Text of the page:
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Taize in Prague - New Year 2015

Sunday, January 11, 2015

Along with 30,000 other young people, I spent this New Year at the Taizé European Meeting in Prague. 

Many readers will be familiar with the prayerful music of Taizé – normally Biblical texts set to short and simple chant melodies, with harmonies, and repeated several times as a meditative prayer. But the European Meetings may be less familiar. Every year, thousands of young people gather in a European city over the New Year, to pray together, to meet other Christians, and to receive the warm hospitality of the local people and church communities. As an ecumencial gathering, Taizé meetings are a simple and beautiful way of praying with Christians of all traditions.This was my first European Meeting. I had only previously known the distinctive style of Taizé prayer from a small group at university, and from a single afternoon spent at the International Meeting in Manila when I was living there as a Dominican Volunteer. These meetings strike a good balance between the large and small, between the awe-inspiring and the intimate. In the mornings, we were assigned to local churches for morning prayer and small discussion groups where we could talk freely about the Gospel, how to work for peace, and how to build solidarity in our societies. Evening prayer was then held together in enormous snow-laden hangars on the outskirts of the city, which had been converted into a prayerful space by the presence of the Taizé cross and icon, in a forest of candlelight, as well as religious art by the Bohemian poet and designer, Bohuslav Reynek. On the evening of New Year's Day, we joined the ecumenical Taizé service in St Vitus' Cathedral, with prayers by Christian leaders from different denominations, including the Cardinal, Dominic Duka, a Dominican friar who in the Communist period had shared a prison cell with Vaclav Havel.In the afternoons, workshops gave us the opportunity to learn about aspects of the Christian life, the Church and society. I attended a talk on the Bohemian reformer, Jan Hus, condemned to death at the Council of Constance in 1415 for his Wycliffite preaching, thus sparking the Hussite wars, the beginning of several painful chapters in Czech history. I heard how the commemoration of Hus's sixth centenary in 2015 might not be a source of further division among Christians but an opportunity to seek the truth and reconciliation. I also attended a talk by a Dominican friar from Istanbul on how to promote mutual understanding between believers of different religions. We heard testimonies from two Czech Muslims; very timely, given the current anxieties about the danger from radical Islamists and the precarious situation of the tiny Muslim minority in the Czech Republic.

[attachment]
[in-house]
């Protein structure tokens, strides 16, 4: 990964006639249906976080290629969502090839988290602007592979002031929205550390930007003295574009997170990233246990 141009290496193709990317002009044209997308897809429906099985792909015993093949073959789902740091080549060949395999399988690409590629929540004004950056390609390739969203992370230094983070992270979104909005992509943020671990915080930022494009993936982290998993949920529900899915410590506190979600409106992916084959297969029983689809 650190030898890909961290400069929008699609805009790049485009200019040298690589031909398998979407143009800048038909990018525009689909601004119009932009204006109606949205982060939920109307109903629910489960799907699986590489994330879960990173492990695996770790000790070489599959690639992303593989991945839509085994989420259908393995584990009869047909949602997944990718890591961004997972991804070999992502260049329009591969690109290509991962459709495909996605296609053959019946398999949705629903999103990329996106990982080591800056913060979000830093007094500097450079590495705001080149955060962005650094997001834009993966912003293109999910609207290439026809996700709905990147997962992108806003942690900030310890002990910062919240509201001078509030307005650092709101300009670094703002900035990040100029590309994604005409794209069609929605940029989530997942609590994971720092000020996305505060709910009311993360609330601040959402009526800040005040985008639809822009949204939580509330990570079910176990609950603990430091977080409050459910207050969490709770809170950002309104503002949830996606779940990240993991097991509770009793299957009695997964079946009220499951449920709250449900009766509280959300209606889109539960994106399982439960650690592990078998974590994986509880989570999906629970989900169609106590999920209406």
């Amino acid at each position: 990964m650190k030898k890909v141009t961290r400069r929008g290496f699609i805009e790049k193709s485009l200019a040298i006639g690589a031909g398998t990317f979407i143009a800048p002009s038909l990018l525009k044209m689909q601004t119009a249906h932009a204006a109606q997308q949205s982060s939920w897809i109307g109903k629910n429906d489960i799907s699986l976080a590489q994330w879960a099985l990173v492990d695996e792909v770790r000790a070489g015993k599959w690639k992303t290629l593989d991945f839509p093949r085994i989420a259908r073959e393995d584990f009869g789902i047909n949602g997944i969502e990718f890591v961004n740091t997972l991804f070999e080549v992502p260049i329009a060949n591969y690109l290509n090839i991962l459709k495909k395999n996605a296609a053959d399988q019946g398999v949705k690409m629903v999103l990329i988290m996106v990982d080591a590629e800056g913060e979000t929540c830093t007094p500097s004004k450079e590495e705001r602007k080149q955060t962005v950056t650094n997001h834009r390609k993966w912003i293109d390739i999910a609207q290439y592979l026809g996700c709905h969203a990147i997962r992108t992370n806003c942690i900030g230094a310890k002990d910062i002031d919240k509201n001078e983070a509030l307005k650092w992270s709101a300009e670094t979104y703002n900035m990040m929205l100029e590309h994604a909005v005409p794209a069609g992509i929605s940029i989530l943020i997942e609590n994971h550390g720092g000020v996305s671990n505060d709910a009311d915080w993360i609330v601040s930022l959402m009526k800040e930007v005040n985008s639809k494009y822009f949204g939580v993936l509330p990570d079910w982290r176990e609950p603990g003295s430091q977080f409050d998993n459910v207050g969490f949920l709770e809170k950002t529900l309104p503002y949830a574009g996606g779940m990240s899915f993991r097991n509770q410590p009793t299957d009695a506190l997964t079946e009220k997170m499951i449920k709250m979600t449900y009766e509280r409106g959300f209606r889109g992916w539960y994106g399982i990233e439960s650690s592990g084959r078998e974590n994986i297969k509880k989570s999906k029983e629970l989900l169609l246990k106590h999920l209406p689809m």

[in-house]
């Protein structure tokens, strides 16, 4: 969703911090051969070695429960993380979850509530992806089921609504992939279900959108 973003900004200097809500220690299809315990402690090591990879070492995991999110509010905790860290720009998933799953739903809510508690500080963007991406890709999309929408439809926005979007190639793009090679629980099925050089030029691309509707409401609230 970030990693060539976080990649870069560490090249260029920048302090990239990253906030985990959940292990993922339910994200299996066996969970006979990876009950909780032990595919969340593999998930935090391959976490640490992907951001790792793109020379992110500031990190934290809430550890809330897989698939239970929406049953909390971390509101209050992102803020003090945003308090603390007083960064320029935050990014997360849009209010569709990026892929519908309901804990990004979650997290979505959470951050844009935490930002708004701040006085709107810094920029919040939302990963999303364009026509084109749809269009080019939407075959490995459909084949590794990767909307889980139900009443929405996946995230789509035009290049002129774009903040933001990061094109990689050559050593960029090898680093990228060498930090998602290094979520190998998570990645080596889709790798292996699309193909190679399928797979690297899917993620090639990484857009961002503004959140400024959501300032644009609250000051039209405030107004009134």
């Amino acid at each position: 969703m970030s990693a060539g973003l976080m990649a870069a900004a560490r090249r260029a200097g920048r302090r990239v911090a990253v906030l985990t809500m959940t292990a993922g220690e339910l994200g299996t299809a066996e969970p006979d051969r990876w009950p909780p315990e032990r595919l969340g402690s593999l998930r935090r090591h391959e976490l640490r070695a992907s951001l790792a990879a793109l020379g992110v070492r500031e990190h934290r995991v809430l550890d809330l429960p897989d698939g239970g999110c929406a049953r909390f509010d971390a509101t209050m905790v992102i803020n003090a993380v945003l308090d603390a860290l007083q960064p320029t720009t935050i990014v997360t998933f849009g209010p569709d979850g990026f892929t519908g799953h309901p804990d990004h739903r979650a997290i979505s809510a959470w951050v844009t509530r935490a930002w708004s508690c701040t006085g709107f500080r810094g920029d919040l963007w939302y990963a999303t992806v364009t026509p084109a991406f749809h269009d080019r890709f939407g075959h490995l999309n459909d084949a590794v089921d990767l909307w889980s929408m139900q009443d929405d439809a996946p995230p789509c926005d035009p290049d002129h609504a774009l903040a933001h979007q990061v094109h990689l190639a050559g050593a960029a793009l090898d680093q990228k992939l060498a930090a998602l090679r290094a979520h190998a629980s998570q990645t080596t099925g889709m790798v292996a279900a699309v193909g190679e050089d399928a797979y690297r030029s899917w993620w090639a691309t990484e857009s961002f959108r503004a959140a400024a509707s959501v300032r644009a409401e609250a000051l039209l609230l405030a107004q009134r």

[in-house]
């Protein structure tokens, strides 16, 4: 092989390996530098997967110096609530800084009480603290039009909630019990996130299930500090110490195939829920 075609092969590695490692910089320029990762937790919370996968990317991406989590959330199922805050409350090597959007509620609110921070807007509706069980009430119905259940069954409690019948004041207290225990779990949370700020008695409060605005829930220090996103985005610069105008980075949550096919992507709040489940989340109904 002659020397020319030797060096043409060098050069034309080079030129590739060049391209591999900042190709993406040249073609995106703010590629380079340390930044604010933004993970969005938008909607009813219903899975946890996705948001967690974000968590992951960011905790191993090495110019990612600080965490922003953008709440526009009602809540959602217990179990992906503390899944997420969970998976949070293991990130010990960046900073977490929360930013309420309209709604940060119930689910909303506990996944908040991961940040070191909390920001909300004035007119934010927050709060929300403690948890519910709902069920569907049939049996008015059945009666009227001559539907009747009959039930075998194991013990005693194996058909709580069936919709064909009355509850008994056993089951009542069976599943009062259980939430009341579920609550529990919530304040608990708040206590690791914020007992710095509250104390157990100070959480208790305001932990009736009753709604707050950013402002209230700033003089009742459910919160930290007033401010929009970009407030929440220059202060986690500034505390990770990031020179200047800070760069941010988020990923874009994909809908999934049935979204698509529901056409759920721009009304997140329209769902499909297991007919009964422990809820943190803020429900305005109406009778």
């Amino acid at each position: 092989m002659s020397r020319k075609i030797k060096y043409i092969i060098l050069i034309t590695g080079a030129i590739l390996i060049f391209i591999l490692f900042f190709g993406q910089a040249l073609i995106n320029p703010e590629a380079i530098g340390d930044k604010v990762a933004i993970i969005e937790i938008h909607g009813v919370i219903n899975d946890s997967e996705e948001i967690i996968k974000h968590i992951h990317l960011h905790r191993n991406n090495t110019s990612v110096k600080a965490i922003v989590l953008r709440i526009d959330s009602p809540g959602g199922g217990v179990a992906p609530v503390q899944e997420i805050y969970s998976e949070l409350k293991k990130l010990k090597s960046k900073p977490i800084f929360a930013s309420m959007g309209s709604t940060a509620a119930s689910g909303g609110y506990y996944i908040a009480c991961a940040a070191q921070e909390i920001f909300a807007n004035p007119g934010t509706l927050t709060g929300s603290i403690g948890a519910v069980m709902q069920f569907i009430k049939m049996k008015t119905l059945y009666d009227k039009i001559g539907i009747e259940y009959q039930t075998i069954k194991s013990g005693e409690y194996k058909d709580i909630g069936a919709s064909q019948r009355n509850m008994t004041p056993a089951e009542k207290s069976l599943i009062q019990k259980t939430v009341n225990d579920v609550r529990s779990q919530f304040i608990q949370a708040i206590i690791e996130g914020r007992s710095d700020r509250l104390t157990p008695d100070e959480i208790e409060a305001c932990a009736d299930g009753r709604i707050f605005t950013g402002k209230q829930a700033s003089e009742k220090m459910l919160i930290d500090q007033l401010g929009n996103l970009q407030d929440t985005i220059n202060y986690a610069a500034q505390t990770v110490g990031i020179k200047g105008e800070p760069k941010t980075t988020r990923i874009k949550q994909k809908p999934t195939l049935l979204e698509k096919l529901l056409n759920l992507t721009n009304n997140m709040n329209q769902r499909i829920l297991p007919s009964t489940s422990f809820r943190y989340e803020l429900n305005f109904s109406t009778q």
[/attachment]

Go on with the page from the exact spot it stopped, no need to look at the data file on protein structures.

2015 marks the 100th anniversary of the birth of Brother Roger, the founder of the Taizé community in France, the 75th anniversary of the community's founding, and the 10th anniversary of Brother Roger's death. Brother Alois, the current leader of the community, had made several 'proposals' for young people to reflect on as they work 'towards a new solidarity'. At Prague, these proposals included: sharing with those around us a zest for life, committing ourselves to reconcilation, working for peace, and taking care of our earth.It was perhaps the discussion on peace that I found most helpful. In our small group, we agreed with Brother Alois' proposal that peace is not just the absence of conflict. To take a fictional example: in Star Wars, the evil Emperor Palpatine establishes an uneasy and oppressive stability by subduing all his political rivals: 'Once more the Sith will rule the galaxy, and we shall have peace.' But peace cannot come at the price of freedom and truth. Think of the close connection between our English words 'peaceful' and 'harmonious'. Harmony, in the musical sense, reveals motion together for a common purpose, which is a beautiful interrelation of different voices. Likewise, peace must be a common project that does not remain static but builds up a community with justice for the common good.We noted that our European societies are increasingly operating on an inadequate notion of peace, identifying it with non-confrontation, the assertion of individual human rights, and a fear of causing offence. But peace must be built on truth, as was recognised by the Truth and Reconciliation process in post-Apartheid South Africa. A concern for the truth prevents us from excluding minorities, who always have something to teach us, and yet it also ensures that we do not encourage or accept a mere fragmentation of society and the loss of true values.

When the Risen Jesus met his disciples he said three times, 'Peace be with you' (Jn 20). He gave them the Holy Spirit to empower them to bring the Good News to the whole world, and to be peacemakers in all kinds of hostile situation. In spreading the truth of the Gospel, the apostles were truly blessed peacemakers, for God had reconciled the world to himself and was calling all people to share in his truth, his justice, and his peace. And he calls all of us in the Church today to do the same.

The next Taizé European Meeting will be held in Valencia.

Wall painting of St Dominic in the Minor Basilica of St Peter and St Paul, Vysehrad, Prague

Fr Matthew Jarvis O.P.


Fr Matthew Jarvis is currently studying Patristics at the Catholic University of Lyon.


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